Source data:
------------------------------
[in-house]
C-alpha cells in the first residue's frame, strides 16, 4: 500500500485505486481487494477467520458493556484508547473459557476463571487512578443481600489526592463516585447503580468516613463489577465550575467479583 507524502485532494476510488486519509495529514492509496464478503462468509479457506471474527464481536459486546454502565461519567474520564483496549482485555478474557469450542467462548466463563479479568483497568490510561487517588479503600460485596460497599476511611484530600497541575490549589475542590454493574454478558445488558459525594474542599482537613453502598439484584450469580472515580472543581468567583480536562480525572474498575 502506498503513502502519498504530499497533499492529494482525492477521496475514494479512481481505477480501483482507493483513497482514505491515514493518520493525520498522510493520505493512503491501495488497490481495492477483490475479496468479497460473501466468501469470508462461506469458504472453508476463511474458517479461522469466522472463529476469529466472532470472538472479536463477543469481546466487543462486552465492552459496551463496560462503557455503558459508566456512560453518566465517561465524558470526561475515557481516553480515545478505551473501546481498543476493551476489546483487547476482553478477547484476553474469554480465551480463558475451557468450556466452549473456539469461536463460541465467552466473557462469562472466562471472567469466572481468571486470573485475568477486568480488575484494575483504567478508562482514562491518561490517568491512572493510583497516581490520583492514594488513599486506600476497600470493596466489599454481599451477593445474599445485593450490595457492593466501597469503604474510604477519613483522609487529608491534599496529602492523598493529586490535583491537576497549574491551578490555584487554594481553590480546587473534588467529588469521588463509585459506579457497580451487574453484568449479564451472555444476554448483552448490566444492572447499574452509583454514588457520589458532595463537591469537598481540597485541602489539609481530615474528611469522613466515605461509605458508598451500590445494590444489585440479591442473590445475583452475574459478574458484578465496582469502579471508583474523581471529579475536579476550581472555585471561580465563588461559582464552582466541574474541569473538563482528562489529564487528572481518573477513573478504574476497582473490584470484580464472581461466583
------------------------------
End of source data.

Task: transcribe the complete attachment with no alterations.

[in-house]
C-alpha cells in the first residue's frame, strides 16, 4: 500500500485505486481487494477467520458493556484508547473459557476463571487512578443481600489526592463516585447503580468516613463489577465550575467479583 507524502485532494476510488486519509495529514492509496464478503462468509479457506471474527464481536459486546454502565461519567474520564483496549482485555478474557469450542467462548466463563479479568483497568490510561487517588479503600460485596460497599476511611484530600497541575490549589475542590454493574454478558445488558459525594474542599482537613453502598439484584450469580472515580472543581468567583480536562480525572474498575 502506498503513502502519498504530499497533499492529494482525492477521496475514494479512481481505477480501483482507493483513497482514505491515514493518520493525520498522510493520505493512503491501495488497490481495492477483490475479496468479497460473501466468501469470508462461506469458504472453508476463511474458517479461522469466522472463529476469529466472532470472538472479536463477543469481546466487543462486552465492552459496551463496560462503557455503558459508566456512560453518566465517561465524558470526561475515557481516553480515545478505551473501546481498543476493551476489546483487547476482553478477547484476553474469554480465551480463558475451557468450556466452549473456539469461536463460541465467552466473557462469562472466562471472567469466572481468571486470573485475568477486568480488575484494575483504567478508562482514562491518561490517568491512572493510583497516581490520583492514594488513599486506600476497600470493596466489599454481599451477593445474599445485593450490595457492593466501597469503604474510604477519613483522609487529608491534599496529602492523598493529586490535583491537576497549574491551578490555584487554594481553590480546587473534588467529588469521588463509585459506579457497580451487574453484568449479564451472555444476554448483552448490566444492572447499574452509583454514588457520589458532595463537591469537598481540597485541602489539609481530615474528611469522613466515605461509605458508598451500590445494590444489585440479591442473590445475583452475574459478574458484578465496582469502579471508583474523581471529579475536579476550581472555585471561580465563588461559582464552582466541574474541569473538563482528562489529564487528572481518573477513573478504574476497582473490584470484580464472581461466583